What Causes Contamination versus Exposure

Key points

  • People can become contaminated with radioactive materials when the materials get on their clothes, hair, or skin.
  • People can also become contaminated if radioactive materials enter their body through swallowing, breathing, or open wounds.
  • People can spread contamination to others and should take steps to decontaminate themselves.
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What causes it

Radioactive contamination and radiation exposure could occur as the result of an accident, an event in nature, or an act of terrorism. Such a release could expose people and contaminate their surroundings and personal property.

Radiation exposure

An X-ray of the lungs.
When a person has an X-ray, he or she is exposed to radiation but not contaminated.

Radioactive materials give off a form of energy that travels in waves or particles. This energy is called radiation.

When a person is exposed to radiation, the energy enters the body. For example, when a person has an X-ray, he or she is exposed to radiation.

Radioactive contamination

Radiation can affect people, plants, and animals.
A contaminated person has radioactive materials on or inside their body.

Radioactive contamination occurs when radioactive material is deposited on or in an object or a person. A contaminated person has radioactive materials on or inside their body. Radioactive materials released into the environment can cause contamination of:

  • Air
  • Water
  • Surfaces
  • Plants and soil
  • Buildings
  • People
  • Animals

External contamination

Radiation on the head and clothes.
External contamination is when radioactive material is on a person’s skin, hair, or clothing.

External contamination occurs when radioactive material, in the form of dust, powder, or liquid, comes into contact with:

  • Skin
  • Hair
  • Clothing

In other words, the contact with radioactive material is outside your body. If you are externally contaminated, you can become internally contaminated if radioactive material gets into your body.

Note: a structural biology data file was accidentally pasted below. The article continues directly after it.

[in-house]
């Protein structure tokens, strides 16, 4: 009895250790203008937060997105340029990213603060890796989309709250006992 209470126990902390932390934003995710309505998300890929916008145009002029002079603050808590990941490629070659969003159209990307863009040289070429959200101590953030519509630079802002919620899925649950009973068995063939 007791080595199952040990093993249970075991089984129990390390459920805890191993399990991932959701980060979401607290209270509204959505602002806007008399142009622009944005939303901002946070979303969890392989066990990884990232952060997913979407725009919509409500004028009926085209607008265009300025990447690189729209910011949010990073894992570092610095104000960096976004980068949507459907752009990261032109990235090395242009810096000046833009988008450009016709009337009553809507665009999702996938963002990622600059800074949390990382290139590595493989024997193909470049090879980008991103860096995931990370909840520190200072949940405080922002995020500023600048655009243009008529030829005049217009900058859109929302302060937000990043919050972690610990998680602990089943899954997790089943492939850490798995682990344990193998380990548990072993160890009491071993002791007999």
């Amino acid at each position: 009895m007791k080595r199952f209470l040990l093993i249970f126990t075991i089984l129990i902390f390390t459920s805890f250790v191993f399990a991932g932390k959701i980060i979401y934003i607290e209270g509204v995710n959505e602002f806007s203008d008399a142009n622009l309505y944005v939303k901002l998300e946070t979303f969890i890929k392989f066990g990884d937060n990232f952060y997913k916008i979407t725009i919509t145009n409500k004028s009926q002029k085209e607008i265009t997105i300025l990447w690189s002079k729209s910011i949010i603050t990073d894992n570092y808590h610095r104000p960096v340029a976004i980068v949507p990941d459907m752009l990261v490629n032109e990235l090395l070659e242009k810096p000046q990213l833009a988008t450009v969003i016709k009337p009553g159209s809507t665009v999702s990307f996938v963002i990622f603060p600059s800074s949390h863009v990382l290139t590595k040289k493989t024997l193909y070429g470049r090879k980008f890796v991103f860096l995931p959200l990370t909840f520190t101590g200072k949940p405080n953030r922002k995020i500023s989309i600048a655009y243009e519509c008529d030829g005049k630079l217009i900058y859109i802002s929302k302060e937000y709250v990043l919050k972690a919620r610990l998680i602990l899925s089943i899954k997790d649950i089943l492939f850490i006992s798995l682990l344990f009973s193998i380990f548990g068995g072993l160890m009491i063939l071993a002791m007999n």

Internal contamination

Radioactive material in different parts of the body.
Some types of radioactive materials stay in the body.

Internal contamination occurs when you swallow or breathe in radioactive materials. It also happens when radioactive materials enter the body through an open wound or are absorbed through the skin.

Some types of radioactive materials stay in the body and accumulate in different body organs. Other types are eliminated from the body in:

  • Blood
  • Sweat
  • Urine
  • Feces

How contamination spreads

If you are externally contaminated with radioactive material, you can contaminate other people or surfaces that you touch. For example, if you have radioactive dust on your clothing, you may spread the radioactive dust when you sit in chairs or hug other people.

If you are internally contaminated, you can expose people near you to radiation from the radioactive material inside your body. Body fluids (blood, sweat, urine) can contain radioactive materials if you are contaminated. Touching these body fluids can result in contamination or exposure.

Contamination at home

If you are externally contaminated, you can spread the contamination by

  • Touching surfaces
  • Sitting in a chair
  • Walking through a house

Contaminants can easily fall from clothing and contaminate other surfaces.

Homes can also become contaminated with radioactive materials from body fluids of people with internal contamination.

Making sure that others do not come in contact with dust or body fluids from a person with contamination will help prevent contamination of other people in the home.

Prevention methods

Because radiation cannot be seen, smelled, felt, or tasted, people at the site of an incident will not know whether radioactive materials were involved. You can take the following steps to limit your contamination:

  1. Get out of the current area quickly. Go inside to the closest safe building or to an area to which you are directed by law enforcement or health officials.
  2. Remove the outer layer of your clothing. If radioactive material is on your clothes, getting it away from you will reduce the external contamination and decrease the risk of internal contamination. It will also reduce the length of time that you are exposed to radiation.
  3. If possible, place the clothing in a plastic bag or leave it in an out-of-the-way area, such as the corner of a room. Keep people away from it to reduce their exposure to radiation. Keep cuts and abrasions covered when handling contaminated items to avoid getting radioactive material in them.
  4. Wash all of the exposed parts of your body using lots of soap and lukewarm water to remove contamination. This process is called decontamination. Try to avoid spreading contamination to parts of the body that may not be contaminated, such as areas that were clothed.
  5. After authorities determine that internal contamination may have occurred, you may be able to take medication to reduce the radioactive material in your body. There are some medications that can help remove internal contamination from certain radioactive materials.